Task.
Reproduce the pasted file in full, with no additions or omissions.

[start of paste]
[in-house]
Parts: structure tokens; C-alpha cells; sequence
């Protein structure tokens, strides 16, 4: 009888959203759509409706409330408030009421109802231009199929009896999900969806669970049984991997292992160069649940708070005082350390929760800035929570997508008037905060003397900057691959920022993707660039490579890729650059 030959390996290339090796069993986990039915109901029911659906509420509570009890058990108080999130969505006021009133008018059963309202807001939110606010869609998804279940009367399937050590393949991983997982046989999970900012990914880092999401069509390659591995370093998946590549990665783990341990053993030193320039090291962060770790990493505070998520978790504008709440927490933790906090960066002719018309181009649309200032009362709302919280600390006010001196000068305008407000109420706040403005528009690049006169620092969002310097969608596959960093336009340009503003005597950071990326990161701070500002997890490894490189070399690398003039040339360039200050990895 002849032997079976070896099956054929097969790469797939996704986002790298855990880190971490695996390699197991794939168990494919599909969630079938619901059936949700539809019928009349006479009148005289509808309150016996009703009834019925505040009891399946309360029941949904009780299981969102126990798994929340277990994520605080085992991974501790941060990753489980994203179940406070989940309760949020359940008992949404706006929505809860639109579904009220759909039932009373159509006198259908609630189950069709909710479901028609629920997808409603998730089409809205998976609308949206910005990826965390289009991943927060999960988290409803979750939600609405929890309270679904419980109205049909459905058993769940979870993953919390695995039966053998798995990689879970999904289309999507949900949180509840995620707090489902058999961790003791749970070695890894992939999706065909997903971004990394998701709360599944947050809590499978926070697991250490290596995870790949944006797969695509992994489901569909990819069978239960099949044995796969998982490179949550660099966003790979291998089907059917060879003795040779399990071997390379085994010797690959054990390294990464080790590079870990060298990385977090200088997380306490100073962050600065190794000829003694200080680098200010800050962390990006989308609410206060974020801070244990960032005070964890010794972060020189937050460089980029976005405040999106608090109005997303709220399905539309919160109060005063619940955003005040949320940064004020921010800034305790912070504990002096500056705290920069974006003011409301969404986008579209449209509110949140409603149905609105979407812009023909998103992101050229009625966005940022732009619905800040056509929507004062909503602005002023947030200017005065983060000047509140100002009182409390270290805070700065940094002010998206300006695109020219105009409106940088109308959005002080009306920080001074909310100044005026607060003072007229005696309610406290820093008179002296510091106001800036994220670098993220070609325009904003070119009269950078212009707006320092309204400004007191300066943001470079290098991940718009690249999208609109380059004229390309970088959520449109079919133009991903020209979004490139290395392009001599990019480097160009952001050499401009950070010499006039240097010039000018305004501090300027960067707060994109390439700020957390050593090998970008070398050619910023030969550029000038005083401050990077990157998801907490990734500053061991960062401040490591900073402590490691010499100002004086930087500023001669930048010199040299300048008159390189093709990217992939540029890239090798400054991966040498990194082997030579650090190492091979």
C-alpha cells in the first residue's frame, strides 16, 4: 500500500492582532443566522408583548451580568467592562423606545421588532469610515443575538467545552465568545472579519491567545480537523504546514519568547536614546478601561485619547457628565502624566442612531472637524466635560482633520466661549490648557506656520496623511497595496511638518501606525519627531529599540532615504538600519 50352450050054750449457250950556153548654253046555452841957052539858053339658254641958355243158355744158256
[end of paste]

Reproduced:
[in-house]
Parts: structure tokens; C-alpha cells; sequence
């Protein structure tokens, strides 16, 4: 009888959203759509409706409330408030009421109802231009199929009896999900969806669970049984991997292992160069649940708070005082350390929760800035929570997508008037905060003397900057691959920022993707660039490579890729650059 030959390996290339090796069993986990039915109901029911659906509420509570009890058990108080999130969505006021009133008018059963309202807001939110606010869609998804279940009367399937050590393949991983997982046989999970900012990914880092999401069509390659591995370093998946590549990665783990341990053993030193320039090291962060770790990493505070998520978790504008709440927490933790906090960066002719018309181009649309200032009362709302919280600390006010001196000068305008407000109420706040403005528009690049006169620092969002310097969608596959960093336009340009503003005597950071990326990161701070500002997890490894490189070399690398003039040339360039200050990895 002849032997079976070896099956054929097969790469797939996704986002790298855990880190971490695996390699197991794939168990494919599909969630079938619901059936949700539809019928009349006479009148005289509808309150016996009703009834019925505040009891399946309360029941949904009780299981969102126990798994929340277990994520605080085992991974501790941060990753489980994203179940406070989940309760949020359940008992949404706006929505809860639109579904009220759909039932009373159509006198259908609630189950069709909710479901028609629920997808409603998730089409809205998976609308949206910005990826965390289009991943927060999960988290409803979750939600609405929890309270679904419980109205049909459905058993769940979870993953919390695995039966053998798995990689879970999904289309999507949900949180509840995620707090489902058999961790003791749970070695890894992939999706065909997903971004990394998701709360599944947050809590499978926070697991250490290596995870790949944006797969695509992994489901569909990819069978239960099949044995796969998982490179949550660099966003790979291998089907059917060879003795040779399990071997390379085994010797690959054990390294990464080790590079870990060298990385977090200088997380306490100073962050600065190794000829003694200080680098200010800050962390990006989308609410206060974020801070244990960032005070964890010794972060020189937050460089980029976005405040999106608090109005997303709220399905539309919160109060005063619940955003005040949320940064004020921010800034305790912070504990002096500056705290920069974006003011409301969404986008579209449209509110949140409603149905609105979407812009023909998103992101050229009625966005940022732009619905800040056509929507004062909503602005002023947030200017005065983060000047509140100002009182409390270290805070700065940094002010998206300006695109020219105009409106940088109308959005002080009306920080001074909310100044005026607060003072007229005696309610406290820093008179002296510091106001800036994220670098993220070609325009904003070119009269950078212009707006320092309204400004007191300066943001470079290098991940718009690249999208609109380059004229390309970088959520449109079919133009991903020209979004490139290395392009001599990019480097160009952001050499401009950070010499006039240097010039000018305004501090300027960067707060994109390439700020957390050593090998970008070398050619910023030969550029000038005083401050990077990157998801907490990734500053061991960062401040490591900073402590490691010499100002004086930087500023001669930048010199040299300048008159390189093709990217992939540029890239090798400054991966040498990194082997030579650090190492091979």
C-alpha cells in the first residue's frame, strides 16, 4: 500500500492582532443566522408583548451580568467592562423606545421588532469610515443575538467545552465568545472579519491567545480537523504546514519568547536614546478601561485619547457628565502624566442612531472637524466635560482633520466661549490648557506656520496623511497595496511638518501606525519627531529599540532615504538600519 50352450050054750449457250950556153548654253046555452841957052539858053339658254641958355243158355744158256